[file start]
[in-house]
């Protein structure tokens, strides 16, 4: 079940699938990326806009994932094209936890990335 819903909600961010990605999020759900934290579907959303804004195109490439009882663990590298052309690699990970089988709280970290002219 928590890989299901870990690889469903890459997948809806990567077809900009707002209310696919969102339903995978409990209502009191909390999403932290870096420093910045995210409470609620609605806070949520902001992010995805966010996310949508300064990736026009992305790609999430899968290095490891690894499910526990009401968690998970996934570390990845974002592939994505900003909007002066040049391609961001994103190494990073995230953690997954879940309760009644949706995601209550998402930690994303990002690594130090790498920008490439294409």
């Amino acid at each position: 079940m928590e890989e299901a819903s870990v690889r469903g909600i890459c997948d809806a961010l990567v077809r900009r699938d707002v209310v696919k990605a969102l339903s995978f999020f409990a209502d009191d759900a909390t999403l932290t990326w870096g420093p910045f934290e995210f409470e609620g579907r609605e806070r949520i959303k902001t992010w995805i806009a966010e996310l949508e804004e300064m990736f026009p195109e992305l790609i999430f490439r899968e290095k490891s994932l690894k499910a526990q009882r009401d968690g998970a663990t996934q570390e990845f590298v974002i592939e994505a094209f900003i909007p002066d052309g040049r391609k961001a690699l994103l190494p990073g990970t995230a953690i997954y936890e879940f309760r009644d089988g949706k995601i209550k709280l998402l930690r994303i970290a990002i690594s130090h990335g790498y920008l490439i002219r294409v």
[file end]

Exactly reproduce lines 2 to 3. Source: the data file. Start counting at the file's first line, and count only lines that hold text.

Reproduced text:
């Protein structure tokens, strides 16, 4: 079940699938990326806009994932094209936890990335 819903909600961010990605999020759900934290579907959303804004195109490439009882663990590298052309690699990970089988709280970290002219 928590890989299901870990690889469903890459997948809806990567077809900009707002209310696919969102339903995978409990209502009191909390999403932290870096420093910045995210409470609620609605806070949520902001992010995805966010996310949508300064990736026009992305790609999430899968290095490891690894499910526990009401968690998970996934570390990845974002592939994505900003909007002066040049391609961001994103190494990073995230953690997954879940309760009644949706995601209550998402930690994303990002690594130090790498920008490439294409």
């Amino acid at each position: 079940m928590e890989e299901a819903s870990v690889r469903g909600i890459c997948d809806a961010l990567v077809r900009r699938d707002v209310v696919k990605a969102l339903s995978f999020f409990a209502d009191d759900a909390t999403l932290t990326w870096g420093p910045f934290e995210f409470e609620g579907r609605e806070r949520i959303k902001t992010w995805i806009a966010e996310l949508e804004e300064m990736f026009p195109e992305l790609i999430f490439r899968e290095k490891s994932l690894k499910a526990q009882r009401d968690g998970a663990t996934q570390e990845f590298v974002i592939e994505a094209f900003i909007p002066d052309g040049r391609k961001a690699l994103l190494p990073g990970t995230a953690i997954y936890e879940f309760r009644d089988g949706k995601i209550k709280l998402l930690r994303i970290a990002i690594s130090h990335g790498y920008l490439i002219r294409v």